Dome of the Rock

Dome of the Rock

Delbert Warkentin

Our day started earlier today as we left at 7:30am for the Zion Gate. Our first stop, after passing through security, was going up to the temple platform where the Dom of the Rock stands. Out of respect for the month of Ramadan we did not drink any water while we were there. We were able to take a close look at the Dom of the Rock but only from the outside. It is quite breath taking to see it in person knowing how much work has been put into it. The platform currently is much larger than it was during the time of Jesus but it gave us an idea where some of the biblical stories might have occurred. Archeologists have determined that on a specific corner (I believe northwest) was where the Romans had their barracks to which Paul was taken to when he was arrested in Acts 22.


Group picture in front of the Dome of the Rock
Group picture in front of the Dome of the Rock

In the surrounding areas they also have Doms that represent/commemorate something, like this one represents how Jesus spoke with the leaders and teachers when he was a small boy.


After visiting the temple grounds we went to the pool of Bethesda where Jesus healed the blind man. Right next to it stands the Basilica of St. Ann, named after the mother of Mary. The acoustic was amazing as we used the opportunity to sing a couple of songs inside. Outside we then took some time to pray for the current situation in Israel as many innocent people are victims of the violence that is going on in some parts of the country and in Gaza.

Our final stop for the morning field trip was a museum where they have discovered and dug out some old foundations from houses that were built during the Herodian time. We were able to see the ritual cleaning baths inside of them which indicates that they must have belonged to the wealthy class because only they could afford to have their own inside a house. They also had some plates and stone jugs displayed that they used during that time.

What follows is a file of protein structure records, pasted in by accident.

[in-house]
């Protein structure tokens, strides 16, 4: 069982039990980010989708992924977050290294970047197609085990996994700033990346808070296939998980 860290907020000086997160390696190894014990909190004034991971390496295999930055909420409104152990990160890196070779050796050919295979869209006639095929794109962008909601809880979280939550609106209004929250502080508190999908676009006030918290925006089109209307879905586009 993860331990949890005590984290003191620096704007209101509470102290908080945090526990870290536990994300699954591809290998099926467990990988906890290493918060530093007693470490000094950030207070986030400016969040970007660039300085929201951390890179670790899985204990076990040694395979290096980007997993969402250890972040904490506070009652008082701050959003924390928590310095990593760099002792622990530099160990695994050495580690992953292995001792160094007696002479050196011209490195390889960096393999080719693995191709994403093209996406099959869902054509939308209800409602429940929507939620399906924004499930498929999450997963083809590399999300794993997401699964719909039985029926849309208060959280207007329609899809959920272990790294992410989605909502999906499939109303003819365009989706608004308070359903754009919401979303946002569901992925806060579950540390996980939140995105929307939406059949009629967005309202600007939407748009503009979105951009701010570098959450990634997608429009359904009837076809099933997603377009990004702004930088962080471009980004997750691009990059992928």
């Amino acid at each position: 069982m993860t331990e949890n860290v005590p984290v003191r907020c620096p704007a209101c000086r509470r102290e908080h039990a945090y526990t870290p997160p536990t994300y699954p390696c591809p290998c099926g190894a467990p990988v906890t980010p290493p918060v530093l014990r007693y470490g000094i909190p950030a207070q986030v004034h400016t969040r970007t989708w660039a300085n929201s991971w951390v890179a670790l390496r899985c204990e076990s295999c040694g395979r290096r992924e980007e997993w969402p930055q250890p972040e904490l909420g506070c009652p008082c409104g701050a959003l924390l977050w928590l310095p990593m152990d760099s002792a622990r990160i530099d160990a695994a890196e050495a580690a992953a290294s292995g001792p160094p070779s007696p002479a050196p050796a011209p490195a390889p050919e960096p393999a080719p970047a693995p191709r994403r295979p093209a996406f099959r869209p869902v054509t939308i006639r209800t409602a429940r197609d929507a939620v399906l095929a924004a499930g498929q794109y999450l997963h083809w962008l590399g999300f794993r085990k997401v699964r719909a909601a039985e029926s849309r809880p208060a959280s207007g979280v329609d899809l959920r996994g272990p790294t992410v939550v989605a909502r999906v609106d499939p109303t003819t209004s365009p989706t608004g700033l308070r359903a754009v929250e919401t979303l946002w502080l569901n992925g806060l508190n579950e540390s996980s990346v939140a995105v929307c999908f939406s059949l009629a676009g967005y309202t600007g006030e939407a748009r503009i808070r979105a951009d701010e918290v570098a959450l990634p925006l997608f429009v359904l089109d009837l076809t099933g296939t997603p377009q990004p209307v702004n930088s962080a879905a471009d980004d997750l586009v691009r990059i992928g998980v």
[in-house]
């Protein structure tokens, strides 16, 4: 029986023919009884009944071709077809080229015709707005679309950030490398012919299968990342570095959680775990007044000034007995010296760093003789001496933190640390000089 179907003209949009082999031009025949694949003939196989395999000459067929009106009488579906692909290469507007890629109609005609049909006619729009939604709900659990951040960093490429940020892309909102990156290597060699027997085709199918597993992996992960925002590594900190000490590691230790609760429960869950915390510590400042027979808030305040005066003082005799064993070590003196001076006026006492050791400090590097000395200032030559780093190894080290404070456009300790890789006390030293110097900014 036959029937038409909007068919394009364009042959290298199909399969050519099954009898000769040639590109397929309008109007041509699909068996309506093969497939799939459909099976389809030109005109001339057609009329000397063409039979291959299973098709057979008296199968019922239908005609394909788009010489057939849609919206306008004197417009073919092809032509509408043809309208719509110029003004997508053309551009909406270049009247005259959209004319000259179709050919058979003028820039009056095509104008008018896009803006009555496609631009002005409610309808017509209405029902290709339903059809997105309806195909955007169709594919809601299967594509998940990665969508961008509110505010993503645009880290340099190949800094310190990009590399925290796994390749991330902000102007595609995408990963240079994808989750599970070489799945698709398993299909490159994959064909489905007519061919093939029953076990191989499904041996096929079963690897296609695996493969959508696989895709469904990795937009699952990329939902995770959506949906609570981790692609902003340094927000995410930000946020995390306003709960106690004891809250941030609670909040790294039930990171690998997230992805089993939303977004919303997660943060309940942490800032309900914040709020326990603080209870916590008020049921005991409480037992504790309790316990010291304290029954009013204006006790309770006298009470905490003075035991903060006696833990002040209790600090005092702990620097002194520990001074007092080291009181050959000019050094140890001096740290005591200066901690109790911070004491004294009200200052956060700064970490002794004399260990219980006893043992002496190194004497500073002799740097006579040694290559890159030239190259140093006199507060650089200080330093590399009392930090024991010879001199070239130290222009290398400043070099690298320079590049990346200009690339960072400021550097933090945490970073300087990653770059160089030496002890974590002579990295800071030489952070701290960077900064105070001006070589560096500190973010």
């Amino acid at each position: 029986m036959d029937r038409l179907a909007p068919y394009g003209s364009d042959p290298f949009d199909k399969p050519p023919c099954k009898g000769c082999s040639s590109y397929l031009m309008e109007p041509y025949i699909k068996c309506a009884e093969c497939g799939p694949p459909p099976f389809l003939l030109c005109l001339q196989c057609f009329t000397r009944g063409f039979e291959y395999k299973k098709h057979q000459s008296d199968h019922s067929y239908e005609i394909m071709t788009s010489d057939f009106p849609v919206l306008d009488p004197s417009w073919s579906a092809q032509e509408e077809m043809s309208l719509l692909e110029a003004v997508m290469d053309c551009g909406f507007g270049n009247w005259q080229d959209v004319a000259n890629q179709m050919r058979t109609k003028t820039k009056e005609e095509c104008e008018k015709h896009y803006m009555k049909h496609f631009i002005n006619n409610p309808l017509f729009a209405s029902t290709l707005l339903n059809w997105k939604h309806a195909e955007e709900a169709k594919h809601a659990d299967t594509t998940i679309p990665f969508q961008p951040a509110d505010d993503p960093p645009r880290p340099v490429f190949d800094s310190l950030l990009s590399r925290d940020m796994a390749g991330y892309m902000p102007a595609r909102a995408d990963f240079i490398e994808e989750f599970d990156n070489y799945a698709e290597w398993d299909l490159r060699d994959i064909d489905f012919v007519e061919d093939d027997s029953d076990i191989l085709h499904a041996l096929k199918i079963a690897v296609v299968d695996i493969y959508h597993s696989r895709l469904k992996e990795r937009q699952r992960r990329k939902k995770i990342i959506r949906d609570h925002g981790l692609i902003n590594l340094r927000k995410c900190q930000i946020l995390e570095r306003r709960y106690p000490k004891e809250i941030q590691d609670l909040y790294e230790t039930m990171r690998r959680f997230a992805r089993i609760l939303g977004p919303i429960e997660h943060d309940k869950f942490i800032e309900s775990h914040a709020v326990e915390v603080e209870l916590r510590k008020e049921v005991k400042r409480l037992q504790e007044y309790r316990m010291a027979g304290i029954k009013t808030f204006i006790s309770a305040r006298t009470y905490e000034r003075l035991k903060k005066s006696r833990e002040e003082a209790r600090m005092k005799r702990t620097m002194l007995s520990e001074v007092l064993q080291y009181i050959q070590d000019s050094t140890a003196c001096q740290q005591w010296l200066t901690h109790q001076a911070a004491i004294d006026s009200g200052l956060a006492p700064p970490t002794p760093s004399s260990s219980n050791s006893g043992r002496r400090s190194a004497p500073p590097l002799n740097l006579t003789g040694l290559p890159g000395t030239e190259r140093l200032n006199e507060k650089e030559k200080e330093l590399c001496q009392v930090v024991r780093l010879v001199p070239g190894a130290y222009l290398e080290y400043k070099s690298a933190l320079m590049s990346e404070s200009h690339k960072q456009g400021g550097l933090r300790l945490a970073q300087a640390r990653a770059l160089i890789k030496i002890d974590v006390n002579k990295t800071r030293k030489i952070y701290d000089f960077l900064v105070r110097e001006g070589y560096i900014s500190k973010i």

The most fascinating aspect that I learned today was the task of the ritual baths that the people had to take as well as items such as cooking utensils, jugs and other things. This was a reason why they had items made out of stone because the Rabbi’s had determined that you only had to wash them in living water to clean them and didn’t have to throw them away like with clay items.

That’s all for today, check back tomorrow to see what we have experienced then!

Please pray for Israel and the Gaza strip.

Study Abroad
Brian Schultz

Brian Schultz

Israel 2014

40 responses to “Dome of the Rock”

  1. I applaud Dr. Kriegbaum for taking a firm Christian stance. I am proud to be an adjunct faculty member and a financial supporter of such a fine Christian University! Well spoken Rich!

  2. Thank you Dr. Kriegbaum, for your thoughtful, principled, biblical, and irenic statement on the changes that are taking place in our country politically, and how we as Christians must respond to them. Your vision and leadership are appreciated! Be encouraged that our “I AM” was, is, and will always be unchanged, through the shifting sands of human folly and cultural change, and He is forming and shaping His character in our eternal lives even in the midst of all that opposes Him and His will as revealed in the Scriptures. Be blessed!

  3. I have been alerted that there is a Brian Bennett in this discussion that is posting things that I may not agree with. Please be aware that there are often people with the same names that have very different views on issues. I am not joining this blog other to defend my name against statements attributed to me that were made by a different Brian Bennett. If you wish to hear my viewpoint on this subject we can meet face to face in a non passive aggressive manner and have a mature, adult conversation.

  4. I don’t think you are doing your university or your church a service with this article First, the idea that the United States migtht have been a christian nation until the moment the Supreme Court ruled that gays have as much a right to marry as straight people is absurd. What about slavery and centuries of opresson of black people. What about this nation’s current indiffernce to the poor, the prisoners, the widows? What about its glorification of wealth and power? In what way did you see these things and think “christian?” And how is it that your equate your absurd reaction to a supreme court ruling as being “christ-like.” What exactly did Christ have to say about gays, except perhaps his willingess to heal the centurians servant? Nothing. He never condemned homosexuals. I read this passagel and all I see is is a privleged man, wedded to his privilege, and feeling that if he let’s the possiblity of opressing others slip from his fingers, he has lost something very precious. And all this he equates with being “Christlike.” I am disappointed, and saddened.